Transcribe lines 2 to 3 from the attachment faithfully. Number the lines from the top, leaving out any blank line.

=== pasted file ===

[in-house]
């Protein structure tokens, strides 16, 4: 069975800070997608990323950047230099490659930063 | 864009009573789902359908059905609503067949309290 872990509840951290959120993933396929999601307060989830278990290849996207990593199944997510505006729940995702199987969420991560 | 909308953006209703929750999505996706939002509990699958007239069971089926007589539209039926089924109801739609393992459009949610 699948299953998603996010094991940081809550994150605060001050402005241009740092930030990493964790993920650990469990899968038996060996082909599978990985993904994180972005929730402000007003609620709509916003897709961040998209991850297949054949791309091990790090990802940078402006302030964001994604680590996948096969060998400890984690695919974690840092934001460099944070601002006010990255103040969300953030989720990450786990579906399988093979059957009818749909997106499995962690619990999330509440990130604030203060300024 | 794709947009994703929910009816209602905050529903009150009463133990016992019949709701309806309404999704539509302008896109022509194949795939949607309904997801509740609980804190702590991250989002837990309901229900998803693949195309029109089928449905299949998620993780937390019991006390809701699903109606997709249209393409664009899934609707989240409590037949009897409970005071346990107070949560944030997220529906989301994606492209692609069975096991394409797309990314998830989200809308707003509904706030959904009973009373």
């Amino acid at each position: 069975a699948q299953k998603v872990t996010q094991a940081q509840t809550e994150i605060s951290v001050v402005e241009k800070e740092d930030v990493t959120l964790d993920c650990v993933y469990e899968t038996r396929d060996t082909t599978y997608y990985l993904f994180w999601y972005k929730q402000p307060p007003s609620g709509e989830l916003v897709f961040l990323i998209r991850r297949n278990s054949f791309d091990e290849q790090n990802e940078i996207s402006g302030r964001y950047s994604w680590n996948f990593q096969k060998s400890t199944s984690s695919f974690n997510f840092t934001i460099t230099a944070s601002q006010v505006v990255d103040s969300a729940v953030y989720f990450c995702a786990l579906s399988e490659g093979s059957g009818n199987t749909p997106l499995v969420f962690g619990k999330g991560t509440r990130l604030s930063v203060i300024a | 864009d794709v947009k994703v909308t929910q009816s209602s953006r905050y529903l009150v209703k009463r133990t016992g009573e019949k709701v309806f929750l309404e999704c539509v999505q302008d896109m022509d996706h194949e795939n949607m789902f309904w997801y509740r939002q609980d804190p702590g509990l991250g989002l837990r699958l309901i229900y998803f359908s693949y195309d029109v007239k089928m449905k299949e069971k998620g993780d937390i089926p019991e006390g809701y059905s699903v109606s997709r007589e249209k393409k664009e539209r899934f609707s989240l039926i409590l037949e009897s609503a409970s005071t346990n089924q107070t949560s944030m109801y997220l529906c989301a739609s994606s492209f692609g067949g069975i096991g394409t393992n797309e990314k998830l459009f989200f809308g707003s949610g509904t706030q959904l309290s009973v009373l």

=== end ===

């Protein structure tokens, strides 16, 4: 069975800070997608990323950047230099490659930063 | 864009009573789902359908059905609503067949309290 872990509840951290959120993933396929999601307060989830278990290849996207990593199944997510505006729940995702199987969420991560 | 909308953006209703929750999505996706939002509990699958007239069971089926007589539209039926089924109801739609393992459009949610 699948299953998603996010094991940081809550994150605060001050402005241009740092930030990493964790993920650990469990899968038996060996082909599978990985993904994180972005929730402000007003609620709509916003897709961040998209991850297949054949791309091990790090990802940078402006302030964001994604680590996948096969060998400890984690695919974690840092934001460099944070601002006010990255103040969300953030989720990450786990579906399988093979059957009818749909997106499995962690619990999330509440990130604030203060300024 | 794709947009994703929910009816209602905050529903009150009463133990016992019949709701309806309404999704539509302008896109022509194949795939949607309904997801509740609980804190702590991250989002837990309901229900998803693949195309029109089928449905299949998620993780937390019991006390809701699903109606997709249209393409664009899934609707989240409590037949009897409970005071346990107070949560944030997220529906989301994606492209692609069975096991394409797309990314998830989200809308707003509904706030959904009973009373």
């Amino acid at each position: 069975a699948q299953k998603v872990t996010q094991a940081q509840t809550e994150i605060s951290v001050v402005e241009k800070e740092d930030v990493t959120l964790d993920c650990v993933y469990e899968t038996r396929d060996t082909t599978y997608y990985l993904f994180w999601y972005k929730q402000p307060p007003s609620g709509e989830l916003v897709f961040l990323i998209r991850r297949n278990s054949f791309d091990e290849q790090n990802e940078i996207s402006g302030r964001y950047s994604w680590n996948f990593q096969k060998s400890t199944s984690s695919f974690n997510f840092t934001i460099t230099a944070s601002q006010v505006v990255d103040s969300a729940v953030y989720f990450c995702a786990l579906s399988e490659g093979s059957g009818n199987t749909p997106l499995v969420f962690g619990k999330g991560t509440r990130l604030s930063v203060i300024a | 864009d794709v947009k994703v909308t929910q009816s209602s953006r905050y529903l009150v209703k009463r133990t016992g009573e019949k709701v309806f929750l309404e999704c539509v999505q302008d896109m022509d996706h194949e795939n949607m789902f309904w997801y509740r939002q609980d804190p702590g509990l991250g989002l837990r699958l309901i229900y998803f359908s693949y195309d029109v007239k089928m449905k299949e069971k998620g993780d937390i089926p019991e006390g809701y059905s699903v109606s997709r007589e249209k393409k664009e539209r899934f609707s989240l039926i409590l037949e009897s609503a409970s005071t346990n089924q107070t949560s944030m109801y997220l529906c989301a739609s994606s492209f692609g067949g069975i096991g394409t393992n797309e990314k998830l459009f989200f809308g707003s949610g509904t706030q959904l309290s009973v009373l």